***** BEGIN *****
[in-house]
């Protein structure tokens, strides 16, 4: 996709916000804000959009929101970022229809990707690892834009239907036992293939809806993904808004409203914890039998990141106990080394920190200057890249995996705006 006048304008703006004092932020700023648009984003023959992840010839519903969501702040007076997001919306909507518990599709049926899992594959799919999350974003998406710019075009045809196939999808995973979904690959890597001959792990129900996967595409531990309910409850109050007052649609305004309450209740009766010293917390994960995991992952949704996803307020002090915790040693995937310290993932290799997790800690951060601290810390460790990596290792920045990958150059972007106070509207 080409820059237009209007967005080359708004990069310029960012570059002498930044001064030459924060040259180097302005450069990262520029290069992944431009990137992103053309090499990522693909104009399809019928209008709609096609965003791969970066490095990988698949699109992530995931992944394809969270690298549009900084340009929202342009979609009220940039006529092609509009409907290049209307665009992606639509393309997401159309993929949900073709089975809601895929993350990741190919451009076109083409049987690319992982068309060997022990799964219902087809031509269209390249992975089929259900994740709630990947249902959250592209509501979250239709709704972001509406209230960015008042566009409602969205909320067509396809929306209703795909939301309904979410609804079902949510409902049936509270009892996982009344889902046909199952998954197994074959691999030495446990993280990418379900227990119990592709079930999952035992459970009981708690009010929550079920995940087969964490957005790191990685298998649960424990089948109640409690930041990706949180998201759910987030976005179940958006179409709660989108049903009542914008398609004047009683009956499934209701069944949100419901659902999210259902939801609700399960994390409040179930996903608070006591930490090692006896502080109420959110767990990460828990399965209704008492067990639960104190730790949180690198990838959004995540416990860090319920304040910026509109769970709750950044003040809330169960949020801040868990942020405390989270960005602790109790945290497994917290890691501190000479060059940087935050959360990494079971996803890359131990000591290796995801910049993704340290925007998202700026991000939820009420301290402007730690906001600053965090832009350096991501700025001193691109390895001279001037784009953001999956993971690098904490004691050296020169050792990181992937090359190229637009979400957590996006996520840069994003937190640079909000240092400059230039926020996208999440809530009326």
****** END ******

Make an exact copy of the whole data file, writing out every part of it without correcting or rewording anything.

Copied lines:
[in-house]
């Protein structure tokens, strides 16, 4: 996709916000804000959009929101970022229809990707690892834009239907036992293939809806993904808004409203914890039998990141106990080394920190200057890249995996705006 006048304008703006004092932020700023648009984003023959992840010839519903969501702040007076997001919306909507518990599709049926899992594959799919999350974003998406710019075009045809196939999808995973979904690959890597001959792990129900996967595409531990309910409850109050007052649609305004309450209740009766010293917390994960995991992952949704996803307020002090915790040693995937310290993932290799997790800690951060601290810390460790990596290792920045990958150059972007106070509207 080409820059237009209007967005080359708004990069310029960012570059002498930044001064030459924060040259180097302005450069990262520029290069992944431009990137992103053309090499990522693909104009399809019928209008709609096609965003791969970066490095990988698949699109992530995931992944394809969270690298549009900084340009929202342009979609009220940039006529092609509009409907290049209307665009992606639509393309997401159309993929949900073709089975809601895929993350990741190919451009076109083409049987690319992982068309060997022990799964219902087809031509269209390249992975089929259900994740709630990947249902959250592209509501979250239709709704972001509406209230960015008042566009409602969205909320067509396809929306209703795909939301309904979410609804079902949510409902049936509270009892996982009344889902046909199952998954197994074959691999030495446990993280990418379900227990119990592709079930999952035992459970009981708690009010929550079920995940087969964490957005790191990685298998649960424990089948109640409690930041990706949180998201759910987030976005179940958006179409709660989108049903009542914008398609004047009683009956499934209701069944949100419901659902999210259902939801609700399960994390409040179930996903608070006591930490090692006896502080109420959110767990990460828990399965209704008492067990639960104190730790949180690198990838959004995540416990860090319920304040910026509109769970709750950044003040809330169960949020801040868990942020405390989270960005602790109790945290497994917290890691501190000479060059940087935050959360990494079971996803890359131990000591290796995801910049993704340290925007998202700026991000939820009420301290402007730690906001600053965090832009350096991501700025001193691109390895001279001037784009953001999956993971690098904490004691050296020169050792990181992937090359190229637009979400957590996006996520840069994003937190640079909000240092400059230039926020996208999440809530009326």